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Overseas Pakistanis send more money home during Ramadan
Militants try to take advantage of Muslim tradition of charitable giving
By Intikhab Amir
PESHAWAR – Pakistanis’ desire to keep their spiritual obligations during the holy month of Ramadan means an upsurge in remittances, but some caution Pakistani Muslims to carefully choose the groups they support.
“On an average basis, Pakistan receives $1.1 billion (Rs. 104.2 billion) in remittances every month from its overseas Pakistanis, but in Ramadan the figure rises to $1.3 billion (Rs. 123.1 billion),” Mohammad Tariq Khan, head of the foreign exchange department, Bank of Khyber, told Central Asia Online July 23.
Pakistanis living abroad, he said, typically send more money back home during Ramadan to help their families shop for Eid-ul-Fitr, the three-day annual celebration that follows Ramadan.
“We happen to have quite a rush of customers in the closing days of Ramadan as a large number of people send money back home ahead of the Eid festival,” said Amjad Khan, a co-owner of the Gold Currency Exchange at Peshawar’s Chowk Yadgar Currency Market.
Donations go to Eid shopping, philanthropic causes
But not all the money sent home during Ramadan is destined for Eid shopping, however. A large part goes to buy food for destitute families, as Islamic religious organisations step up their charity programmes.
“We distribute 200 to 300 food packages among as many families at all of our stations,” Rahimullah, a Peshawar-based representative of Muslim Hand, told Central Asia Online.
Muslim Hand is a UK-based international Islamic relief agency that works in 50 countries, including Pakistan.
A sizeable number of expatriate Pakistanis living in Europe, especially in the UK, donate money to Muslim Hand to support its good works.
“Ramadan makes a special occasion as several people donate money to support needy families and orphans,” Rahimullah said.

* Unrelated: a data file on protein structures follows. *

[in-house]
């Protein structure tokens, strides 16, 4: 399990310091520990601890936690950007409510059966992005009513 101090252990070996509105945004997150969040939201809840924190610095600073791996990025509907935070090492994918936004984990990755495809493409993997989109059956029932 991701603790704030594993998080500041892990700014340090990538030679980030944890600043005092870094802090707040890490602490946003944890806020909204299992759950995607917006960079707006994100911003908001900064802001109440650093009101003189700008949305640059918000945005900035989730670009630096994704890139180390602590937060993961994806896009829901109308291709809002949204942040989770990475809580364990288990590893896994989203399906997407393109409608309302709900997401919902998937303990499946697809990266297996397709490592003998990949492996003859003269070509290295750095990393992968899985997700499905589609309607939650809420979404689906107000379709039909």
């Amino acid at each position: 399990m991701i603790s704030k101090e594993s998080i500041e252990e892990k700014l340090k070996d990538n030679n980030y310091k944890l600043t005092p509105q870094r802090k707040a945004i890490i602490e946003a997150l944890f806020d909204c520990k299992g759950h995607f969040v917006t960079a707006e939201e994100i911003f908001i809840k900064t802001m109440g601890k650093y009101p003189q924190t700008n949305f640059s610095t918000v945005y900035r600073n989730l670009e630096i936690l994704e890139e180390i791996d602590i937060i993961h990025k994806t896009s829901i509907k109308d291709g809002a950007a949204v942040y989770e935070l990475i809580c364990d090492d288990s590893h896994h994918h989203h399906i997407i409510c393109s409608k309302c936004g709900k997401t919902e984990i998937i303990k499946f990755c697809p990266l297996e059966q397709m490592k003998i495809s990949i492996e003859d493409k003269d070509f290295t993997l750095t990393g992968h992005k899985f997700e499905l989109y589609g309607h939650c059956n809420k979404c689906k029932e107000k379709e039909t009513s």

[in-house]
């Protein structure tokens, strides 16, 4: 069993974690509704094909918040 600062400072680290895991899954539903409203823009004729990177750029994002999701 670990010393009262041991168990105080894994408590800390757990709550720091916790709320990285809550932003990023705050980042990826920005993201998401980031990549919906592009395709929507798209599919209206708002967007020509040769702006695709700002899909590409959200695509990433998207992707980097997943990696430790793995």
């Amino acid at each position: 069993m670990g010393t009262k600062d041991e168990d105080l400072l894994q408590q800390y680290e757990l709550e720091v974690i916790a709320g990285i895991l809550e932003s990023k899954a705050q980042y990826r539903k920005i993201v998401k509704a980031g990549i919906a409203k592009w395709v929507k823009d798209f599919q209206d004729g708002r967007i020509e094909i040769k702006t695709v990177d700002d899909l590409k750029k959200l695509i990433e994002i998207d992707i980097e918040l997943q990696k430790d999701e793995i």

Fraudulent collection is a problem
But Muslims’ generosity during Ramadan opens the door to unscrupulous groups eager to take advantage.
Banned outfits such as Jaish-e-Muhammad and Jamaat-ud-Daawa (JD), for example, operate Pakistani-based Islamic welfare organisations. While those subsidiaries contend that they indeed help needy Pakistanis, officials and analysts assert that much of their fund-raising goes to support militant training and activities.
“We spend charity money in line with our donors’ preferences,” said Atiq Chauhan, a Peshawar-based JD spokesman, adding “we have a Jihad fund … and the Jihad fund money is used to finance field operations in Kashmir.”
Still, some Taliban-affiliated groups pose as charities but use the money to fund militant training and operations against the government and anti-militant citizens in Khyber Pakhtunkhwa and the Federally Administered Tribal Areas.
Working to curtail militant groups’ collections
The militant-affiliated groups seem to be having a harder time collecting funds this Ramadan, thanks in part to stricter controls.
For example, the State Bank of Pakistan, after the 9/11 attacks, moved to prohibit the centuries-old informal credit/money transfer systems of hawala and hundee in an effort to curb funding to terrorist groups.
Although hundee, in which the payer hands cash to a representative in a foreign country, whose business associate in Pakistan delivers the same amount the next day to the sender’s recipient, still exists, today’s policies mean an overwhelming number of remittances are transferred to Pakistan through money exchange companies, Pakistani banker Tahir Khan said.
The bank’s Pakistan Remittance Initiative system has helped the government to keep an eye on money transactions between terrorist groups, according to Khan.
And Pakistan has been monitoring currency exchange companies, he said. For example, two Afghan money exchanges – the Haji Khairullah Haji Sattar Money Exchange and the Roshan Money Exchange – known to support the Afghan Taliban have been banned in Pakistan, Khan said, citing recent media reports.
Changes apparently yield results
Those controls seem to be doing the job of making it more difficult for militant groups to raise money.
Falah-e-Insaaniyat, a welfare subsidiary of JD, arranges Ramadan meals – iftars at dusk and seherees early in the morning – for thousands of faithful in Peshawar, Lahore, Islamabad, and elsewhere in Pakistan, according to Chauhan.
“We have a Bank Al-Falah account for collecting donations,” Chauhan said, adding “in several instances expatriate Pakistanis, too, donate money for our Ramadan welfare programmes.”
However, according to him, the organisation relies more on the Pakistani business community.